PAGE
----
The Point-of-Sale (POS) Transaction

Greg Cohen |

May 1, 2014

Point-of-Sale Transaction

I have spent nearly 20 years in the payments industry and like many of us, when I talk about something I’ve been so involved with I often take certain things for granted. As more and more stakeholders engage in payments and commerce it reminds me that a “back to basics” blurb around a physical point-of-sale transaction is probably in order, especially in lite of the misrepresentations I’ve heard over the past month.

What is important to note is that in order for a transaction to be completed, there are a myriad of technologies (and oftentimes stakeholders) that must come together. As the world becomes more complex with the deployment of EMV and other technologies these various stakeholders will need to learn how to transform and morph their business to retain customers.  

Point of Sale Transaction

POS/Terminal: The POS system used to be a VeriFone or Ingenico credit card terminal. In today’s always connected world the POS can be anything from a full blown ERP system to a cash register to a cloud based tablet or phone. As the POS morphs in the physical, virtual and mobile worlds, unified and secure integration into these systems by payment providers is critical. The point of swipe needs to be fully encrypted and the desire to remove any/all card data from these POS systems becomes even more important.

Gateway/Middleware: In the always connected world, most POS systems today connect to a front-end processor using a gateway or middleware of some sort. The rationale is that it is much easier to connect to a basic standard API then connect to a processors platform directly. There are many independent gateways in the market today that offer connectivity to many processors. In addition, many processors, ISOs and acquirers have developed their own gateways for ease of connectivity.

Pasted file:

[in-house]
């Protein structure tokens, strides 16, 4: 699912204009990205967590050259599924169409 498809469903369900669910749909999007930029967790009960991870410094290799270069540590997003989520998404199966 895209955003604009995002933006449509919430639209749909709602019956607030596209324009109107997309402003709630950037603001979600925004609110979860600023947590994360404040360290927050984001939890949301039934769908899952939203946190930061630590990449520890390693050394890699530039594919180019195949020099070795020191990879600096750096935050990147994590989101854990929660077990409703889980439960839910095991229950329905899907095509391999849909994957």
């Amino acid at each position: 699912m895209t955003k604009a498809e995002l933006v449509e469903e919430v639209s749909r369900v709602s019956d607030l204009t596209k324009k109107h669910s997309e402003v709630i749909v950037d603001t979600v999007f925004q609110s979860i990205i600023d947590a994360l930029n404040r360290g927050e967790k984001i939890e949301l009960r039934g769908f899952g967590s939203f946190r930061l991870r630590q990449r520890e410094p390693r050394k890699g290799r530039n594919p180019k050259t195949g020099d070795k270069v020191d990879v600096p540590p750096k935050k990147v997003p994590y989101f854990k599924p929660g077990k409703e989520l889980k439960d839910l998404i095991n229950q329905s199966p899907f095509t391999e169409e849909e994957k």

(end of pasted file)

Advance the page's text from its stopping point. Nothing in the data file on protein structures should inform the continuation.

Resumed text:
Processor (Front-End): While gateways offer easy connectivity, they do not actually connect to the card brands. A front-end processor works on behalf of an ISO/Acquirer and takes the transaction and actually sends it to Visa or MC for an authorization (getting the response from the issuing bank). Then the processor sends the response back to the POS through that gateway. At the end of the day, the processor then sends the record of all the transactions to the card brands for clearing and deposit. 

Processor (Back-End): The back-end processor works with the ISO/Acquirer to make sure that all transactions clear through interchange properly and provides the necessary information to both fund and later bill the retailer. The back-end processor is usually the same as the front-end processor, but that is not a necessity and is intimately related to the ISO/Acquirer as they manage the billing and risk elements of every transaction.  

ISO/Acquirer: The ISO/Acquirer role is not necessarily one of technology, though many operate gateways and processors, but the role of risk management, compliance, servicing, pricing and billing.  The billing elements of acquiring often include discount rates (%), transaction fees, monthly fees and compliance costs. Think of the ISO/Acquirer as the program manager responsible for bringing all the assets together to make a transaction work from the beginning to the end.  

In today’s complex ecosystem who plays what role often varies. Some ISOs now also offer gateway and processing services while some processors also offer ISO/acquiring solutions. When comparing offerings it is critical to understand exactly what you are paring-up.  It is also important to note that all these technologies must come together in harmony for a transaction to be completed. No one technology can go it alone. As the world becomes more complex with the deployment of EMV and other new technologies stakeholders will need to learn how to keep up to survive.